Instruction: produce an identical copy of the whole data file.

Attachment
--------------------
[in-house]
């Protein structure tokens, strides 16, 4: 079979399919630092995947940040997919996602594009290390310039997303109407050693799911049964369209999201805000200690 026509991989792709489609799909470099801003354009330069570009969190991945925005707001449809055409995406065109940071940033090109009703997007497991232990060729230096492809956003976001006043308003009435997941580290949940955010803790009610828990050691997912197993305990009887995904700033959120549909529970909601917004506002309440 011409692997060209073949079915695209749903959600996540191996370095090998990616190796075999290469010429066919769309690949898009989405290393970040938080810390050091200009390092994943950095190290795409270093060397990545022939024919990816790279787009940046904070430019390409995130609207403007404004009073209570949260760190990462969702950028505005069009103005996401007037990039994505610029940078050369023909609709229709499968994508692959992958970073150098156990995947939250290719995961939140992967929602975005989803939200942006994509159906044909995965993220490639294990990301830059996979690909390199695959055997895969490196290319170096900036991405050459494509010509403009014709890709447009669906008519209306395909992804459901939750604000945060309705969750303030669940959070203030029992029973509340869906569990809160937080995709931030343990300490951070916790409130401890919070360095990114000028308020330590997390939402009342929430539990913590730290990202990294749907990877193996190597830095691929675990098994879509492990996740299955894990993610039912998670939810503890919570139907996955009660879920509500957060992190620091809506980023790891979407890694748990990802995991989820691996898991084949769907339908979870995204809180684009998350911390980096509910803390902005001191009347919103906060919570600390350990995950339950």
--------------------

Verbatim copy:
[in-house]
């Protein structure tokens, strides 16, 4: 079979399919630092995947940040997919996602594009290390310039997303109407050693799911049964369209999201805000200690 026509991989792709489609799909470099801003354009330069570009969190991945925005707001449809055409995406065109940071940033090109009703997007497991232990060729230096492809956003976001006043308003009435997941580290949940955010803790009610828990050691997912197993305990009887995904700033959120549909529970909601917004506002309440 011409692997060209073949079915695209749903959600996540191996370095090998990616190796075999290469010429066919769309690949898009989405290393970040938080810390050091200009390092994943950095190290795409270093060397990545022939024919990816790279787009940046904070430019390409995130609207403007404004009073209570949260760190990462969702950028505005069009103005996401007037990039994505610029940078050369023909609709229709499968994508692959992958970073150098156990995947939250290719995961939140992967929602975005989803939200942006994509159906044909995965993220490639294990990301830059996979690909390199695959055997895969490196290319170096900036991405050459494509010509403009014709890709447009669906008519209306395909992804459901939750604000945060309705969750303030669940959070203030029992029973509340869906569990809160937080995709931030343990300490951070916790409130401890919070360095990114000028308020330590997390939402009342929430539990913590730290990202990294749907990877193996190597830095691929675990098994879509492990996740299955894990993610039912998670939810503890919570139907996955009660879920509500957060992190620091809506980023790891979407890694748990990802995991989820691996898991084949769907339908979870995204809180684009998350911390980096509910803390902005001191009347919103906060919570600390350990995950339950």